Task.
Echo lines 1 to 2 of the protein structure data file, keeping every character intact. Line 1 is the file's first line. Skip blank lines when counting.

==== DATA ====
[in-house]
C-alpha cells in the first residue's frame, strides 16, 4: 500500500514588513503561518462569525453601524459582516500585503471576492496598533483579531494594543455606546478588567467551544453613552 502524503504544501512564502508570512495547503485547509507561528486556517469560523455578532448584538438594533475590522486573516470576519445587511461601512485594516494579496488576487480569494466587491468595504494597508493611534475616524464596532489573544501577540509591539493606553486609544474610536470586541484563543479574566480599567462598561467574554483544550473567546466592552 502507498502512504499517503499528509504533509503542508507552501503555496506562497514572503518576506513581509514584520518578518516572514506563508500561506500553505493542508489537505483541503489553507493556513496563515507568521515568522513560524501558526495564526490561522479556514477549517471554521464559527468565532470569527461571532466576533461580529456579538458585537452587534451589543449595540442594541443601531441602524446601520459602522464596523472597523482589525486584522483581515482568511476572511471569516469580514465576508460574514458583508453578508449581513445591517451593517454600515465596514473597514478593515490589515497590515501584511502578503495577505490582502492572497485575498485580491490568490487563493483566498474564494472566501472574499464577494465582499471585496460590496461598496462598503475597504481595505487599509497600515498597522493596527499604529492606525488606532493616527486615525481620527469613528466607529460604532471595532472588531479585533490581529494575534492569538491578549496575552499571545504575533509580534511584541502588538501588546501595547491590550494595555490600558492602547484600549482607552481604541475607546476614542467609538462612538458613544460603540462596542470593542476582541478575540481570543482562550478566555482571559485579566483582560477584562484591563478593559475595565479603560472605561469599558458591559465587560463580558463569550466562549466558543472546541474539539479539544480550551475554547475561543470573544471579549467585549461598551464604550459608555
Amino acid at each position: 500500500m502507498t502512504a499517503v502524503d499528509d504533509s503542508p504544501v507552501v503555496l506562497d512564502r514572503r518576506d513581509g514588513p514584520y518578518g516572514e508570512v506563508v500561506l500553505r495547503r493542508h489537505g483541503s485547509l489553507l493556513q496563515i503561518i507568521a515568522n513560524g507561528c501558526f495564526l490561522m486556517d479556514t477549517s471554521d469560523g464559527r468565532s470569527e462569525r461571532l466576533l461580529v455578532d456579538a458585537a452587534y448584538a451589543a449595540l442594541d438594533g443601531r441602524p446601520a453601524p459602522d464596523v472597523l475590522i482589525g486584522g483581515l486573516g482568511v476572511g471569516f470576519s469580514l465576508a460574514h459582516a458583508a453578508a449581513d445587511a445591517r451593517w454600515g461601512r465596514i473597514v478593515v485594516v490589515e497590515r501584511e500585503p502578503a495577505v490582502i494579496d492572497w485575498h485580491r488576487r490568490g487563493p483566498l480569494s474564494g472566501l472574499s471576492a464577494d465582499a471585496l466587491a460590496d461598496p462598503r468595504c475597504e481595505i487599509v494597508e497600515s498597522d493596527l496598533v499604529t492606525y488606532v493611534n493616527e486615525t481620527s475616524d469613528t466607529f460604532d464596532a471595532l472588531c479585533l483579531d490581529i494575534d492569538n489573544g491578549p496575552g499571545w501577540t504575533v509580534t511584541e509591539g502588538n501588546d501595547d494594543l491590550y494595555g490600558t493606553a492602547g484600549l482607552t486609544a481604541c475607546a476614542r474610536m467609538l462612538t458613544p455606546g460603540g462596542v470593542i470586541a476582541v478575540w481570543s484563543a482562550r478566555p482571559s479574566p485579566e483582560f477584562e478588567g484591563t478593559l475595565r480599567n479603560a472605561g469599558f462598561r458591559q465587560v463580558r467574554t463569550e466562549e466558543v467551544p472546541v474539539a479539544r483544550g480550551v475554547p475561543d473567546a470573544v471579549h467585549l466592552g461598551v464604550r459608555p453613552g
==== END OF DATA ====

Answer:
[in-house]
C-alpha cells in the first residue's frame, strides 16, 4: 500500500514588513503561518462569525453601524459582516500585503471576492496598533483579531494594543455606546478588567467551544453613552 502524503504544501512564502508570512495547503485547509507561528486556517469560523455578532448584538438594533475590522486573516470576519445587511461601512485594516494579496488576487480569494466587491468595504494597508493611534475616524464596532489573544501577540509591539493606553486609544474610536470586541484563543479574566480599567462598561467574554483544550473567546466592552 502507498502512504499517503499528509504533509503542508507552501503555496506562497514572503518576506513581509514584520518578518516572514506563508500561506500553505493542508489537505483541503489553507493556513496563515507568521515568522513560524501558526495564526490561522479556514477549517471554521464559527468565532470569527461571532466576533461580529456579538458585537452587534451589543449595540442594541443601531441602524446601520459602522464596523472597523482589525486584522483581515482568511476572511471569516469580514465576508460574514458583508453578508449581513445591517451593517454600515465596514473597514478593515490589515497590515501584511502578503495577505490582502492572497485575498485580491490568490487563493483566498474564494472566501472574499464577494465582499471585496460590496461598496462598503475597504481595505487599509497600515498597522493596527499604529492606525488606532493616527486615525481620527469613528466607529460604532471595532472588531479585533490581529494575534492569538491578549496575552499571545504575533509580534511584541502588538501588546501595547491590550494595555490600558492602547484600549482607552481604541475607546476614542467609538462612538458613544460603540462596542470593542476582541478575540481570543482562550478566555482571559485579566483582560477584562484591563478593559475595565479603560472605561469599558458591559465587560463580558463569550466562549466558543472546541474539539479539544480550551475554547475561543470573544471579549467585549461598551464604550459608555